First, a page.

Bank of England set to raise rates to 4.5% next week, a possible peak
By David Milliken
LONDON (Reuters) - The Bank of England looks set to raise interest rates to 4.5% on May 11, matching this week's quarter-point increases by the U.S. Federal Reserve and the European Central Bank, as it tries to fight the highest inflation of any big advanced economy.
The interest rate rise would be the BoE's 12th consecutive rate increase, marking 4.4 percentage points of tightening since December 2021 and the sharpest increase in rates since 1989.
Despite the hikes, inflation has fallen more slowly than the BoE had hoped, dropping to 10.1% in March from 10.4% the previous month - well above the 9.2% rate the BoE had forecast in early February.
Economists polled by Reuters this week were unanimous that the BoE's Monetary Policy Committee (MPC) will raise rates to 4.5% next week, in sharp contrast to a poll two weeks earlier which showed only a slim majority expecting a hike.
"Previously we had seen the MPC holding Bank Rate at 4.25% but the April labour market and March CPI inflation data were too much to ignore," said Peter Schaffrik, global macro strategist at Royal Bank of Canada.
The MPC is likely to split 7-2, according to the Reuters poll, as Silvana Tenreyro and Swati Dhingra again vote to keep rates on hold, arguing that the lagged effect of past tightening will ultimately cause the BoE to significantly undershoot its 2% inflation target.
The big question for investors is how close the majority of the MPC are to joining them.
Broadly, the BoE is seen as in between the Fed - whose Chair Jerome Powell opened the door to a pause on Wednesday - and the ECB, which started tightening later and whose President Christine Lagarde said on Thursday it was too soon to stop.
Only a minority of economists polled by Reuters this week expect the BoE to raise interest rates above 4.5% this year.
But investors in interest rate futures - whose views shift more rapidly - see rates reaching 4.75% or 5% by September.
"As part of keeping its options open, we think the MPC will avoid any reference, explicit or otherwise, to pausing its tightening cycle. Instead we expect it to retain an overall tightening bias," Schaffrik said.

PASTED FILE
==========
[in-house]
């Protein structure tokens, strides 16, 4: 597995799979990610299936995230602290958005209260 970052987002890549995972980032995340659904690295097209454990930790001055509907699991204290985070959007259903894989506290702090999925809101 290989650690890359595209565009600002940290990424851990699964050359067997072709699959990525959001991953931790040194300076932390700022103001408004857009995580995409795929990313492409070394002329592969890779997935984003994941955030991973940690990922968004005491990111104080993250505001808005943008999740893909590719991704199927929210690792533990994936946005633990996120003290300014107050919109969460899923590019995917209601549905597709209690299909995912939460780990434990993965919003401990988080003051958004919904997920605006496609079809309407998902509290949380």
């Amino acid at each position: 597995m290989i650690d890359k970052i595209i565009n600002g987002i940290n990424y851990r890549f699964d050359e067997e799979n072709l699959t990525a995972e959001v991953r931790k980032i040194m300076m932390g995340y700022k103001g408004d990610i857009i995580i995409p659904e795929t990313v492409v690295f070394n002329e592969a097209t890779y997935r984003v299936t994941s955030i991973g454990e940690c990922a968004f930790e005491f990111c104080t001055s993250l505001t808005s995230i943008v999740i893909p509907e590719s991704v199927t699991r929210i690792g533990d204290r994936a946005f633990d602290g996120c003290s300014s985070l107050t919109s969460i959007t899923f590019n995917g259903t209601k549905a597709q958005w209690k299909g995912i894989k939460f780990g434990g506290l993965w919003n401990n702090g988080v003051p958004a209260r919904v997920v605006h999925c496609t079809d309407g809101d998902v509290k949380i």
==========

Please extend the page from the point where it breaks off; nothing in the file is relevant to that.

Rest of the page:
Governor Andrew Bailey will hold a press conference to explain the BoE's thinking at 1130 GMT on May 11.
RECESSION RISK RECEDING
Much of the overshoot in British consumer price inflation can be explained by its high reliance on natural gas imports, which surged in cost after Russia's invasion of Ukraine in February 2022, as well as the timing of energy subsidies.
The BoE forecast in February that inflation would fall sharply from now until the end of the year, taking CPI down to about 4%, and economists do not expect this view to change much.
Britain has also largely dodged any fallout from the collapse of Silicon Valley Bank and Swiss state-backed takeover of Credit Suisse that might have given the BoE pause before raising borrowing costs again.
Most economists expect the BoE to revise up its growth outlook by enough to erase its previous forecast of a lengthy, five-quarter-long recession, although the outlook remains weak.
Last month the International Monetary Fund forecast Britain's economy would shrink 0.3% this year, more than any other big economy, as well as having the highest inflation.
The BoE's longer-term forecasts, which show inflation undershooting its 2% target in the medium term, are seen as less of a guide than normal, as BoE Governor Andrew Bailey has emphasised upside risks to inflation that they may not capture.
Gnawing at the BoE is the concern that widespread labour shortages and a lack of competition in parts of the economy - partly due to Brexit - may lead to persistent inflation pressures, despite weak underlying growth.
Average wage growth, excluding bonuses, was 6.6% higher in the three months to February than a year earlier - around double its growth rate before the COVID-19 pandemic.
The BoE's own survey of businesses showed companies in April expected to increase wages by 5.4% over the coming year and to raise their own prices by 5.9%, the highest since October.
Set against this is uncertainty about how much of the BoE's past tightening is still to be felt, especially as many fixed-rate mortgages have yet to reset to higher rates, and some households retain a temporary cushion from pandemic savings.
"In our view, further tightening beyond May can't be ruled out," said Andrew Goodwin, chief UK economist at Oxford Economics. "Whether this will mark the peak in rates will depend on the incoming data and the MPC's views on the effectiveness of the monetary tightening already in the system."
(Additional reporting by Reuters polling team; Writing by David Milliken; Editing by Catherine Evans)